IT security: Nine top tips to protect yourself from a data breach

5) Policies 

Given that there is a shift from a belief in security to acceptance that there will/could be a breach, policies need to change to encompass this.

Policies need to be clearly enunciated, not just contained in a policy document.
Given the rapid shift in risks based around wireless, mobility and social media, co-opting some younger staff members onto the team can provide enlightening insights into what the risks really are.

6) Education and staff involvement 

Security processes need to be clear, as do the consequences of not following them. Its not sufficient to have security policies, if it is clear to staff that you arent managing them and that, actually, nothing will happen if they dont follow the correct security procedures. Education and defence training are essential and should be education , not just a list of things staff can’t do.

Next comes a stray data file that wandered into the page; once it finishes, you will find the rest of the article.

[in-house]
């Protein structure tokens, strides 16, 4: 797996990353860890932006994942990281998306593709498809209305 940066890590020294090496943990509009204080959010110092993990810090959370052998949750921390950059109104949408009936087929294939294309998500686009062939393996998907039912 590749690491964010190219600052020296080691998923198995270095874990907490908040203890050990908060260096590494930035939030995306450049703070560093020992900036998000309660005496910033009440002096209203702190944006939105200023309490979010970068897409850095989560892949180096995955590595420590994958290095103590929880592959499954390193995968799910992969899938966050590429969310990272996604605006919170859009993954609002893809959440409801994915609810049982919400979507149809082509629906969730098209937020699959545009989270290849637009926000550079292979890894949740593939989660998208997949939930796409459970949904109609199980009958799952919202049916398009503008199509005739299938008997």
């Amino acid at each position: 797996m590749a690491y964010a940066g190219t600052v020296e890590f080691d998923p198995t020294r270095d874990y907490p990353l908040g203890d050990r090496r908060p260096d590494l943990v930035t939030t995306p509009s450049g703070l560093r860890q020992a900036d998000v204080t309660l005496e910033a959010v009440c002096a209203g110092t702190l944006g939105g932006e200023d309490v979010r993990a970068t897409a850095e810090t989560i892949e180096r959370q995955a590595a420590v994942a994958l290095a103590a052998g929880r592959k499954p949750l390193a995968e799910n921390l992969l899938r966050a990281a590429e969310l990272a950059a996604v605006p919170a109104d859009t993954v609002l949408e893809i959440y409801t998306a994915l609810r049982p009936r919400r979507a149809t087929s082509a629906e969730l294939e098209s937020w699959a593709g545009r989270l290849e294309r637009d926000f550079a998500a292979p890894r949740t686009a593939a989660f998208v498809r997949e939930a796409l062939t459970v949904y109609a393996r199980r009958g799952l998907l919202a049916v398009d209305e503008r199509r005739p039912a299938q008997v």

This is an easy thing to say, but much harder in practice. It needs leadership from all staff. Given the jaded view, sometimes deservedly so, of IT security in some organisations, it is a difficult culture change to now embrace security as everyones responsibility. Training needs to reflect that. 

7) Monitoring and feedback 

It is crucial to not only monitor, but also to be seen to be monitoring mobile security measures. High visibility and regular feedback to all staff, on both success and failure, are very important. Reinforcement across all levels means that security awareness can infiltrate the DNA of an organisation.

8) Analysis 

All the relevant stakeholders, need to have regular reporting of the security landscape, so they are aware of the level of threat, and the levels of risk that they have accepted. Ideally, the Board should also have a disaster plan to implement, in the case of failure. 

9) Forensics 

After a breach, particularly for mobile devices, organisations want to understand what has happened, what the failure was and what action they can take. Forensic tools are key to success here. A post mortem with findings needs to be produced and delivered so that, assuming the breach wasnt terminal, lessons can be learned and implemented.

Ian Kilpatrick is chairman of Wick Hill Group.

Share this story

Send this to a friend